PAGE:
Anton Krupicka (kru-pitch-ka, the nickname comes from a hilarious Irunfar interview) is the most influential ultra and mountain runner in the United States. And not so much for his race results, which though impressive leave you wondering if you’re seeing the next Tom Danielson; someone who’s massive talent is only rarely on full display. Rather Krupicka’s importance is due to both the breadth and depth of influence his image and thoughts have had on the sport.
I refer you to his blog, which showcases his dedicated training, lively writing, and freakish physique. Skinny, long, tanned, hairy, and congenitally incapable of wearing a shirt above 40F, Krupicka was born to run and born to sell in the age of back-to-the-roots barefoot minimalism. He is also the rare cutting-edge athlete capable of articulating to a wider audience subtle aspects of product design. My hope, driven by my own desire for entertainment, is that in his latest more technical mountain running phase Krupicka has found a way to stay injury-free and motivated for years to come. Because if he does it will be a sight to see. Smooth trails are for mountain biking, anyway.
Recently the real Alaska Jill wrote a piece about “expert” gear reviewers which got me thinking about just how rare a creature Krupicka is. Most of the upper-echelon athletes I’ve known have been among the least technically savvy folks I’ve met, because they’re out doing things rather than thinking about them. Even rarer is the person deep enough into the practice of something to gain a reasonable amount of understanding, and who is also able to meaningfully synthesize and express that experience. The paradox here is that all too often the most experienced practitioners are not the ones driving the development of the things which will make them better/faster/more efficient in the future.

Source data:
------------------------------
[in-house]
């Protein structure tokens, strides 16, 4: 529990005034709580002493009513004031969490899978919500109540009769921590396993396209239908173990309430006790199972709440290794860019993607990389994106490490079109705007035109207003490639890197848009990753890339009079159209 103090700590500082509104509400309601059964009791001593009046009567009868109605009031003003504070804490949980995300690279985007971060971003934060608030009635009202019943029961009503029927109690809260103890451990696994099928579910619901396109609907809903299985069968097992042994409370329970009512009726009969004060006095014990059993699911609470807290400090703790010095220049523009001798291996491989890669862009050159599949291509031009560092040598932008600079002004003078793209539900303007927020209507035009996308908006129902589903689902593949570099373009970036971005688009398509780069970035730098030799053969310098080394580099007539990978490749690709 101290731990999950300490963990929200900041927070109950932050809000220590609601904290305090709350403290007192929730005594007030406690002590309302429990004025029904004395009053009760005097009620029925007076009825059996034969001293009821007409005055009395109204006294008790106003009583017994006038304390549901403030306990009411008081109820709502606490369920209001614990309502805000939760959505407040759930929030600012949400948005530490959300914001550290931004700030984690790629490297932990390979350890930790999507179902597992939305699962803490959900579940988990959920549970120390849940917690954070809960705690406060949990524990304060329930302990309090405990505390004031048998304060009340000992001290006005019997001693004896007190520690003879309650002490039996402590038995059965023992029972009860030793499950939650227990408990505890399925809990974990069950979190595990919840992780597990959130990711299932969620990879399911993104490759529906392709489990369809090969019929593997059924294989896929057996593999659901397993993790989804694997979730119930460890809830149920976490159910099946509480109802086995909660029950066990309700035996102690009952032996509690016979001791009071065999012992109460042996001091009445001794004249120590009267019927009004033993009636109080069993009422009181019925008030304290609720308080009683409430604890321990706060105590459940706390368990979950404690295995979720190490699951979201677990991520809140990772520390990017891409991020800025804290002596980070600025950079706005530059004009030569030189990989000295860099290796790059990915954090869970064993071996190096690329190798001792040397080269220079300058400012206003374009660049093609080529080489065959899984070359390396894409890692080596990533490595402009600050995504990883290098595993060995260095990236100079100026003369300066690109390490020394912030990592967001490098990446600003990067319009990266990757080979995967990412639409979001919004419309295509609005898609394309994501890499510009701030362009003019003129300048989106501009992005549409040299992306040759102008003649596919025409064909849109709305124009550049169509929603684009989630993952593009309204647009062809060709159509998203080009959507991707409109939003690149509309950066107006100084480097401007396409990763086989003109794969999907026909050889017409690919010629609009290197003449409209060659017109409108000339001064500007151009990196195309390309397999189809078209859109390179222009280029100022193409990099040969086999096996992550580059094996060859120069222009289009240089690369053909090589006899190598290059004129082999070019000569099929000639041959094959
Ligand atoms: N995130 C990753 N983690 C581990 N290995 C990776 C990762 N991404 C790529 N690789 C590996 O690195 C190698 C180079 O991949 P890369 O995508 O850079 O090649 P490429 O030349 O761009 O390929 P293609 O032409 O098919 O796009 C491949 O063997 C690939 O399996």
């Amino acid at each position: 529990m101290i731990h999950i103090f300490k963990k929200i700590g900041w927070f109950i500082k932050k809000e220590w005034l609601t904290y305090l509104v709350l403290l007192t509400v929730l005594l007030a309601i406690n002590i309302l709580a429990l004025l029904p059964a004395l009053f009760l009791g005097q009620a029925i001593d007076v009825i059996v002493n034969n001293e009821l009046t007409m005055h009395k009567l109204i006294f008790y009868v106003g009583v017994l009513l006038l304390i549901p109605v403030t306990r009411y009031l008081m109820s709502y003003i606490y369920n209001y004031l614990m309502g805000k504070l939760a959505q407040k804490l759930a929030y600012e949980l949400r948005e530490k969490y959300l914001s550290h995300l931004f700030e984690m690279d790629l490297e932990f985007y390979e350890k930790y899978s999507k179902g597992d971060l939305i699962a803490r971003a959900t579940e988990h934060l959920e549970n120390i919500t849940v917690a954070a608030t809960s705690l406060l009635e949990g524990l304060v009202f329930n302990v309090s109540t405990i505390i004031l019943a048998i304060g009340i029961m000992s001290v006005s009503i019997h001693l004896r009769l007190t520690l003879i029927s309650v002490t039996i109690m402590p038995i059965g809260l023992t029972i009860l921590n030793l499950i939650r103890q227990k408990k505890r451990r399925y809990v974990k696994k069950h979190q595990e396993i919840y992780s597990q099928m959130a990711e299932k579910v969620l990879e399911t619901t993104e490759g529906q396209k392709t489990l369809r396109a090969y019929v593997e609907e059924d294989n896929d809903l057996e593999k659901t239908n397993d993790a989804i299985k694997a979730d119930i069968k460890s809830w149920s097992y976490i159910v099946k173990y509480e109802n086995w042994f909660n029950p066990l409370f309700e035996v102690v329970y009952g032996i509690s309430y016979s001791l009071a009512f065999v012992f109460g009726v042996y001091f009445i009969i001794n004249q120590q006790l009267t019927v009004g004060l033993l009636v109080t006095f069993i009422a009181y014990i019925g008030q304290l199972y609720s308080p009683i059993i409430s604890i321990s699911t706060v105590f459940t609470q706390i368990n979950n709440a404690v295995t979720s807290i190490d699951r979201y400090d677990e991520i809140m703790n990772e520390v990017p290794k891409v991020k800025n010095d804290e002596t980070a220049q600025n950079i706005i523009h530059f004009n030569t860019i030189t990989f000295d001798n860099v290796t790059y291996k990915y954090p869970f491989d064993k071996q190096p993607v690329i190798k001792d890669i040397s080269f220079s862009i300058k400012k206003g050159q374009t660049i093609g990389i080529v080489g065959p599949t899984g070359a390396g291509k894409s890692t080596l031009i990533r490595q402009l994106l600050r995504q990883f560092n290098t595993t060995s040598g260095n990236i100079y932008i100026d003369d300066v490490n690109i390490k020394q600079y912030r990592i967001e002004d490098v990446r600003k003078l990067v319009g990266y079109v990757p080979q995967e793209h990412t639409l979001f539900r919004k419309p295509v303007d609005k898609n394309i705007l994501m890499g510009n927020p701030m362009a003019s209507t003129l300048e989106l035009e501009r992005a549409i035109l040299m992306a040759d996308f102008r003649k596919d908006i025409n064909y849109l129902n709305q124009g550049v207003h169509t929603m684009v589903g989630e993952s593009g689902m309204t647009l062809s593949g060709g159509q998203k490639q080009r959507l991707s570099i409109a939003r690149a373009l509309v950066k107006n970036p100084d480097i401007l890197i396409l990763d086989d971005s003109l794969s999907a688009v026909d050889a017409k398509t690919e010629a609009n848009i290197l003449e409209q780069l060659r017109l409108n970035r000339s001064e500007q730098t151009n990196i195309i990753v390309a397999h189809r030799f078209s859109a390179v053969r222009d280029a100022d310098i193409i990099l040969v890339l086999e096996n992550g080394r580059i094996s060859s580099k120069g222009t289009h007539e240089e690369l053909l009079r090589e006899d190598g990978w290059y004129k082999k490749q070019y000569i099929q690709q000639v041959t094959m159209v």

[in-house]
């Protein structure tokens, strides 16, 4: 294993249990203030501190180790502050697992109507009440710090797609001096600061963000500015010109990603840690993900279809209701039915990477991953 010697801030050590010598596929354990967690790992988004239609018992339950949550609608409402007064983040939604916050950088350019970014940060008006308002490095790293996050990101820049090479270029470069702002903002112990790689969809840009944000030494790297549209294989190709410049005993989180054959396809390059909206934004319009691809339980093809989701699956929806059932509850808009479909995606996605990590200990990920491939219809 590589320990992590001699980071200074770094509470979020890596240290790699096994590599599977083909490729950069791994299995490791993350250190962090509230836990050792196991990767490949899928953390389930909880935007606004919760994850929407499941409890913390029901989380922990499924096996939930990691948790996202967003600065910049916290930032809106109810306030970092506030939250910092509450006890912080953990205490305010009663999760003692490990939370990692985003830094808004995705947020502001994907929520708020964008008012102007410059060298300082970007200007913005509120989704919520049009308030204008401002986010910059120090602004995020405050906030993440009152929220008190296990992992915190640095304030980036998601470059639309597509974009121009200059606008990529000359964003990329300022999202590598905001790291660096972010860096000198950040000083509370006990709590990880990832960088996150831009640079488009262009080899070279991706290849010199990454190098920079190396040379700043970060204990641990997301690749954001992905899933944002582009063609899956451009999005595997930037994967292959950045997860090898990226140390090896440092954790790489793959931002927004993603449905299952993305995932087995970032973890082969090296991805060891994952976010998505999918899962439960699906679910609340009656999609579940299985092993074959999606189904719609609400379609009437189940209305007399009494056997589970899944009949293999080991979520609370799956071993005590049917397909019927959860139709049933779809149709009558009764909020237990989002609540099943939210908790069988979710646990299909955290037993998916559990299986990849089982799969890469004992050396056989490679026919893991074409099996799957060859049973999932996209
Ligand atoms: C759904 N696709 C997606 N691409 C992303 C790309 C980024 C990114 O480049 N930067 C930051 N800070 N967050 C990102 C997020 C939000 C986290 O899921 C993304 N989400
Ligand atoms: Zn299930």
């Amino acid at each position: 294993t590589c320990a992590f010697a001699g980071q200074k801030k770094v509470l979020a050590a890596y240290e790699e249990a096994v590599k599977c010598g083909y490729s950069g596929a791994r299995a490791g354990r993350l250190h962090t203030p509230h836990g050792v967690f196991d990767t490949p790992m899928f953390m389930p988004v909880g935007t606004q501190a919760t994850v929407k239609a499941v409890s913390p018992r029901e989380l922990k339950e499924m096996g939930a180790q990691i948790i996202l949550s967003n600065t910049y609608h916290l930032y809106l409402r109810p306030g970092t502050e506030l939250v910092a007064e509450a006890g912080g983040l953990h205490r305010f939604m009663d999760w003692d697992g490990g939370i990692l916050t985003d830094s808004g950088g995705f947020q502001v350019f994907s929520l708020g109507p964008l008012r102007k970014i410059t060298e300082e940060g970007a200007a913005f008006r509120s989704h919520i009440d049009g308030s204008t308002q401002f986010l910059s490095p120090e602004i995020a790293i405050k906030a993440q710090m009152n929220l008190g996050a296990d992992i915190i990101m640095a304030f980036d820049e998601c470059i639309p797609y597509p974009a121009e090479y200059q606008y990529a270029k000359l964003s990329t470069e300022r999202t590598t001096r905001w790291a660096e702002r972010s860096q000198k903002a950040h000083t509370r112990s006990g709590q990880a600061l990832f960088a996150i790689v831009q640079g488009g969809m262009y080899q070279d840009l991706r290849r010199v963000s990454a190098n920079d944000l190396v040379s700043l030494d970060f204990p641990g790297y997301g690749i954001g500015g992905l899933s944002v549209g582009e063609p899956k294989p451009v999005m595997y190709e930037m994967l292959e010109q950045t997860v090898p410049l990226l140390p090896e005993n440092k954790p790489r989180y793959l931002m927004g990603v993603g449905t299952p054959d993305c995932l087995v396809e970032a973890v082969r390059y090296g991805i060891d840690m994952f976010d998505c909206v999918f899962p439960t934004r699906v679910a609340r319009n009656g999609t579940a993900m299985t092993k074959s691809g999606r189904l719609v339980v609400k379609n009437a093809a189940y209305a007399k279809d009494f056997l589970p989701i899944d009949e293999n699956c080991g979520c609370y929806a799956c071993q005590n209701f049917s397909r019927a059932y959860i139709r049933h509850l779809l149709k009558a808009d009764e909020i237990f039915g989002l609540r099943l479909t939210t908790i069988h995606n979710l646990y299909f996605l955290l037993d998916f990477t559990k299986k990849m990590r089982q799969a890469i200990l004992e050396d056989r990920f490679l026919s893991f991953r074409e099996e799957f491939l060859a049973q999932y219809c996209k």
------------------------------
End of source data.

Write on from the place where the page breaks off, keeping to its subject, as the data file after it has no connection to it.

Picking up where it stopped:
As I’ve mentioned before: thank goodness for blogging. Once the novelty of facebook finally wears off and attention spans mount a comeback, the ability to co-journey with people like Krupikachu will get the credit it deserves. All gear reviews are subjective, but not merely subjective, and some are a helluva lot more subjective (i.e. the writers’ subjective base is more myopic) than others.
Exit question: are outdoor gear bloggers/writers who don’t take pictures of their trips, and don’t write trip reports, trustworthy?